Director Warren is careful to point out that the priority of undergrounding projects can be affected by Public Works projects, unexpected conditions encountered in the field — and by priority changes dictated by the City Commission. So far, commissioners have not tinkered with the methodology, but questions have been raised about high-ranked streets that have already had trees significantly pruned, thereby reducing the likelihood of future power interruptions.

The city’s undergrounding priority ranking is based on several factors. The ranking methodology establishes a point system that uses data gathered by electric system personnel including arborists, linemen and system troubleshooters. Key ranking factors include:

Tree/power line conflicts — 40 points maximum (a line segment with more trees per mile is higher-ranked)

Visibility of overhead wires — 20 points maximum (high-traffic roads have priority over low-traffic neighborhood streets)

Type of power line — 20 points maximum (High-power lines — like 3-phase feeders — serving many people are ranked higher than low-power lines serving fewer people)

Reliability — 20 points maximum (a line segment with a history of power interruptions is higher-ranked)

City streets with a higher cumulative score are ranked higher and undergrounded sooner.



Will Police & Fire Pensions Survive the Recession?

Will Police & Fire Pensions Survive the Recession?

Pension stories these days often depict a fiscal landscape in which city and state budgets all across America are in flames — a landscape where public employees are feeling the heat of taxpayer anger over benefits they can no longer afford.

In news reports and official studies, pundits and politicians call out public employees — and the officials who oversee them — for pushing cities to the brink of bankruptcy.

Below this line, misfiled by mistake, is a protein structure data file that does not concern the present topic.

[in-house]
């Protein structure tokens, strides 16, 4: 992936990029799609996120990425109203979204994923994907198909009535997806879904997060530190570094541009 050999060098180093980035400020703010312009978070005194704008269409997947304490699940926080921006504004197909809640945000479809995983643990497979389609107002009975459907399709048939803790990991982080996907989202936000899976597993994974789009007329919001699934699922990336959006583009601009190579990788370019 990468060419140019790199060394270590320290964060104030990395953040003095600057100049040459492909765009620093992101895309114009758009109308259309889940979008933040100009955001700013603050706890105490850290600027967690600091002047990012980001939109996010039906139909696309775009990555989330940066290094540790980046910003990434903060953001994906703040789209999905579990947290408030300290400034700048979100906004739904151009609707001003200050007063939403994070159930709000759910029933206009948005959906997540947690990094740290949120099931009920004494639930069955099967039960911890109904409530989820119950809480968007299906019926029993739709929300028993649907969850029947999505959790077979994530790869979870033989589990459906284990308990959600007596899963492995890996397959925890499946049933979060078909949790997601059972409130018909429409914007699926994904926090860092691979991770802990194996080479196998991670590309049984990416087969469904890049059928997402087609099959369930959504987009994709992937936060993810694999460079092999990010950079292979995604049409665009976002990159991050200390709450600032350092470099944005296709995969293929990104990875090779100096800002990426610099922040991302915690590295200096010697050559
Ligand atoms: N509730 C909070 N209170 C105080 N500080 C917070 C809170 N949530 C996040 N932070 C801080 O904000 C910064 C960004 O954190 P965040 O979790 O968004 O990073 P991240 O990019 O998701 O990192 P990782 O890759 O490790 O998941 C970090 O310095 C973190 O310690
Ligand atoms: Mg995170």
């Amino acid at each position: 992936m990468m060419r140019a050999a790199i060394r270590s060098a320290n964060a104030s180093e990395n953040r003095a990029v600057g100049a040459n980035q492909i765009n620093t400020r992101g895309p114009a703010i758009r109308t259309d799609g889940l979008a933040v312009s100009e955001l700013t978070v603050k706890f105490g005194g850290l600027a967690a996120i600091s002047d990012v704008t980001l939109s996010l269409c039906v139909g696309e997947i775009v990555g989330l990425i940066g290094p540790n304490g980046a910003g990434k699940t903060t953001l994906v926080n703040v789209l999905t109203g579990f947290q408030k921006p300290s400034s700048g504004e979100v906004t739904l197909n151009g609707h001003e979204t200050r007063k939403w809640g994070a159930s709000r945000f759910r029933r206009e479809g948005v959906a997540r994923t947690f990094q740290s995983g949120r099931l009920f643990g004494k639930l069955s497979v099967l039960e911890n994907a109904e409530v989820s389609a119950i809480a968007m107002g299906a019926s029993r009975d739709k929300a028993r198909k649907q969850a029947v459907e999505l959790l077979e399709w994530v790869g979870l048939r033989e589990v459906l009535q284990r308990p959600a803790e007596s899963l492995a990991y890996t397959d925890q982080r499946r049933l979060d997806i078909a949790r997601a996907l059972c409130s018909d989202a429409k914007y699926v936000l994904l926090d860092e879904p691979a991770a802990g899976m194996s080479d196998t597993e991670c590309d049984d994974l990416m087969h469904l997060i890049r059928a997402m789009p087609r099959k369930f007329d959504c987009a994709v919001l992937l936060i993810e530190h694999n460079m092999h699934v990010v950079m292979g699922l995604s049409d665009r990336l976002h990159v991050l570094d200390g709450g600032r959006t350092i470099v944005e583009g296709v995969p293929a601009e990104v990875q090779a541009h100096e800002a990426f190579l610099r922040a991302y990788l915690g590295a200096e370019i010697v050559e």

In Winter Park’s just-released 2013 Proposed Budget, City Manager Randy Knight warns “Substantial budget cuts have been necessary in our budget for the past few years both to balance the budget in those years and to create sustainability going forward. This year the overall revenue was fairly flat compared to last year so the cuts were not as drastic. Going forward, if revenues do not return to a growth that keeps up with inflation, it may be necessary to consider either service level reductions or a modest millage rate increase”

No hint of bankruptcy, but a warning nonetheless.

Some commentators paint a far darker picture of pension plan challenges. In a Senate Finance Committee report The Pension Debt Crisis that Threatens America, Senator Orrin Hatch concludes “. . . it is becoming increasingly apparent that defined benefit pension plans will never be financially sound enough over the long term for use by state and local governments.”

Fareed Zacharia writes in Why We Need Pension Reform, “Warren Buffett calls the costs of public-sector retirees a “time bomb.” They are the single biggest threat to the U.S.’s fiscal health. If the U.S. is going to face a Greek-style crisis, it will not be at the federal level but rather with state and local governments. The numbers are staggering.”

Just like pension plans in other cities, our city’s firefighter and police pensions took a hit during the great recession. And yet, a Google search of the phrase “Winter Park Pension” shows that — unlike many other cities — Winter Park’s story has remained decidedly low-profile. By contrast, a search of “San Jose Pension” and “California Pension” yields page after page of dramatic news coverage. Why them and not us?

California Pension Chaos

2012 was the year San Jose, CA became a poster child for public pension excess and municipal folly. Both San Jose and nearby Vallejo are the subject of a recent five-alarm expose in Vanity Fair Magazine. In California and Bust, Michael Lewis tells a tale of cities in deep trouble in a state whose future is no longer golden.